August 10th

5:42PM // 14 notes // A Controversial Top 15 List of Elliott Smith’s Best Work

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Elliott Smith is undoubtedly one of the greatest songwriters of the 20th century, and has few equals in terms of his ability to combine musical skill, lyrical mastery, and emotional expression in his songs. This summer his family is holding tribute concerts in cities around the country where he lived, so I figured this is a good time to sit down and write up a top 10 list. (or top 13, there are too many f-ing good songs.)

So why is this list controversial? Well, I don’t think that his most well-known songs are necessarily his most perfect compositions by far. Unlike most other top ten lists of Smith’s music, this list features mostly unreleased songs, and three songs Smith’s family didn’t want released to the public because of their subject matter. So more or less, these songs are pretty underappreciated and unheard of, but IMHO, they are the most genius.

Top 15 Best Elliott Smith Songs

15. I Didn’t Understand (XO)

I didn’t put too many of Elliott’s characteristic songs where he kind of whines about being alone or losing love, but this one is the exception. Despite the cliché subject matter, the song makes it to number 13 because of its amazing a cappella composition. Besides that, the in breaths he takes before every line are so obnoxiously loud that it garners this song a high position.

14. Single File (Elliott Smith, Self-Titled)

This song features a haunting guitar melody in the background and is a step above the rest of the songs on this album. The lyrics are also a good description of conformism without sounding overdone.

13. See You In Heaven (Unreleased)

See You in Heaven is apparently one of his last songs and a great instrumental track on its own. It kind of seems like there should have been lyrics, and the song My New Freedom seems to match it pretty well according to fan mixes. I suspect SYiH would probably be as good as “Suicide Machine” if it was finished.

12. Place Pigalle (Unreleased)

Elliott goes to France and meets a lady. Lyrically this song isn’t that amazing or meaningful, but the guitar work is so gentle that you can’t help but be captured by whatever the f he’s singing about. It’s like a lullaby for adults.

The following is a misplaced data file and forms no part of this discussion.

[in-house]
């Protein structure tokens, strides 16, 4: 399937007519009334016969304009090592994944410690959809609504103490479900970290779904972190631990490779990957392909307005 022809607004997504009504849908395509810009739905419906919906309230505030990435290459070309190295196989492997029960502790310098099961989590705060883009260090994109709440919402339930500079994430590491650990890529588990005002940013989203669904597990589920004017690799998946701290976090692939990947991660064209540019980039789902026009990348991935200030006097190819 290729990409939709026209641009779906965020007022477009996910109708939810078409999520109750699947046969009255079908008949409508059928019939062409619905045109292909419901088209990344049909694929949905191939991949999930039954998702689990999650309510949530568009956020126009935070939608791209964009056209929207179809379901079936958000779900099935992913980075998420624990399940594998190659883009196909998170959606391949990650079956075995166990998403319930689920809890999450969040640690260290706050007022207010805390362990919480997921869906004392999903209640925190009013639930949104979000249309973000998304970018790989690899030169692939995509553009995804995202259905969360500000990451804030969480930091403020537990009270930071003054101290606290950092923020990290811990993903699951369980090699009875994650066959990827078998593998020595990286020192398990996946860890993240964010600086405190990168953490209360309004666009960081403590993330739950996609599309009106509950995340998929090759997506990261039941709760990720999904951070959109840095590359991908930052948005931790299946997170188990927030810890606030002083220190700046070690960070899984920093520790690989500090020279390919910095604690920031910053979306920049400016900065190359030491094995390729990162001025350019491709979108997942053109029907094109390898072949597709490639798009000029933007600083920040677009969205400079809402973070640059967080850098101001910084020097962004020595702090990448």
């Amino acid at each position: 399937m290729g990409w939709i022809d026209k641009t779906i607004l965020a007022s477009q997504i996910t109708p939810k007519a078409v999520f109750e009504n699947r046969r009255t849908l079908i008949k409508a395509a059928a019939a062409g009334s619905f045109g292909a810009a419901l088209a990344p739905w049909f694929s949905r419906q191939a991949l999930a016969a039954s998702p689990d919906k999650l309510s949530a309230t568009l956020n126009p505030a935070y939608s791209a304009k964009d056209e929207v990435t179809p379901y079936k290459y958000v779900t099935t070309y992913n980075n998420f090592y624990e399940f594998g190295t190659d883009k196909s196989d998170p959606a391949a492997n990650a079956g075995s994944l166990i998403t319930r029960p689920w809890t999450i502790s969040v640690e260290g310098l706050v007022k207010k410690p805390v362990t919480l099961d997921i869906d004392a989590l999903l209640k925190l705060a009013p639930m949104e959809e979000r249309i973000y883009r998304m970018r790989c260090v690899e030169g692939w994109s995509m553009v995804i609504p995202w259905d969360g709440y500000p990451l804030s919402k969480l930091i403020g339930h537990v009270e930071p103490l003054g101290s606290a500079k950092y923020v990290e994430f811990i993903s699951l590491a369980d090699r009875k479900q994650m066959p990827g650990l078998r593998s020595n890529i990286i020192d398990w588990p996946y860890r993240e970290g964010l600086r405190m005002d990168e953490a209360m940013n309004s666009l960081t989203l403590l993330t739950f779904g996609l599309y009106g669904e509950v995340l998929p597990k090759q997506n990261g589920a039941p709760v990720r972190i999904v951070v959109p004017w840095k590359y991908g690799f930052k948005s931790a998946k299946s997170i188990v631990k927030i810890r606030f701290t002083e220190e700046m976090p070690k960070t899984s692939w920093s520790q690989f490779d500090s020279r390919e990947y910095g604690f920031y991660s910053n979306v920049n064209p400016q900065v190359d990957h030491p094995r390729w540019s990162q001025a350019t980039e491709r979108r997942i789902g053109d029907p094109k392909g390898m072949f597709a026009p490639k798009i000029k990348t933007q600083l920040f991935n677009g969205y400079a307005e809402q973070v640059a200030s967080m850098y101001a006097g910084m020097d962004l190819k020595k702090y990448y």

11. Dancing on the Highway (Unreleased)

One of Elliott’s songs that seems to have percussion as the center of the piece. Both the vocal melody and the guitar loop are too repetitive and subtle to take center stage, but the drums are pretty obnoxious, in a good way. Also makes the list for being the perfect song for driving at three in the morning.

10. Stained Glass Eyes (Unreleased)

Pretty beautiful, simple, and honest lyrics about humanity.

9. A Passing Feeling (From a Basement on the Hill)

An almost perfect musical expression of transience, only to be surpassed by #1 on this list. Just listen to the last note he sings and you’ll understand what I mean.

8. I Figured You Out (Unreleased)

Classic Elliott love song. E.S. actually didn’t like this song all that much, and gave it to Mary Lou Lord. But if this shit doesn’t give you shivers, you are not a human being. Also, this song perfectly sums up the interplay of love, capitalism, and fame, at least how it seems in America: “you’re every kind of color / there ain’t nothing that you won’t claim / your ambition and promise / and your addiction to fame / and everyone’s got a dollar sign after their name / and when somebody wants you / you treat them just the same.”

7. You Make it Seem Like Nothing (Unreleased)

Probably the greatest love song ever written. You’ll notice that more than half of the songs on this list are not Elliott’s love songs. I think his music about less common topics are more innovative and interesting to listen to, but this song makes it so high on the list because of the heart-wrenching simplicity of the guitar work and lyrics.

6.  King’s Crossing (From a Basement on the Hill)

5.  Abused

4. Fond Farewell (From a Basement on the Hill)

Any song that starts “The litebrite’s now black and white” deserves to be in the top five. Enough said.

3. Suicide Machine (Unreleased)

Supposedly Elliott’s last song. Even though it’s called Suicide Machine, the lyrics still make it completely ambiguous whether he actually killed himself. S.M has some of the best lyrics in his career, totally simple but filled with meaning. “Baby got a place in the sun / I had to shade my eyes / I don’t think I’ll ever know anyone besides you / but it’s no surprise.” This is another track that seems to have the percussion at the forefront of the song. You might orgasm from the giant echoing drum explosion at the end.

2. Stickman (Unreleased)

By themselves the lyrics don’t seem like much, but combined with the vocal melody, this song is a masterpiece of musical emotional expression. Took a few years for this song to grow on me though.

1. Unlucky Charm (Unreleased)

 The greatest song Elliott ever wrote. How do I know its true? Drunk fans in the audience are talking throughout the whole thing, and no one claps at the end of the recording. Like Elliott once sang, “My sweetie pours the beer/ for the millions of fans ignoring the bands.” To this day no one even knows this song, and it doesn’t even have a real name. But, ironically, it’s probably his most masterful lyrical composition and chord progression. This song captures pure ephemerality in every way, and that’s why it earns the position of Number One Elliott track.

Anyway, thanks for entertaining my opinion of Elliott’s work. If this gets enough likes and/or reblogs, I will make the top ten worst Elliott songs of all time. heheh

edit:  I’ve put King’s Crossing and Abused in the list and changed it from top 13 to 15.  :O

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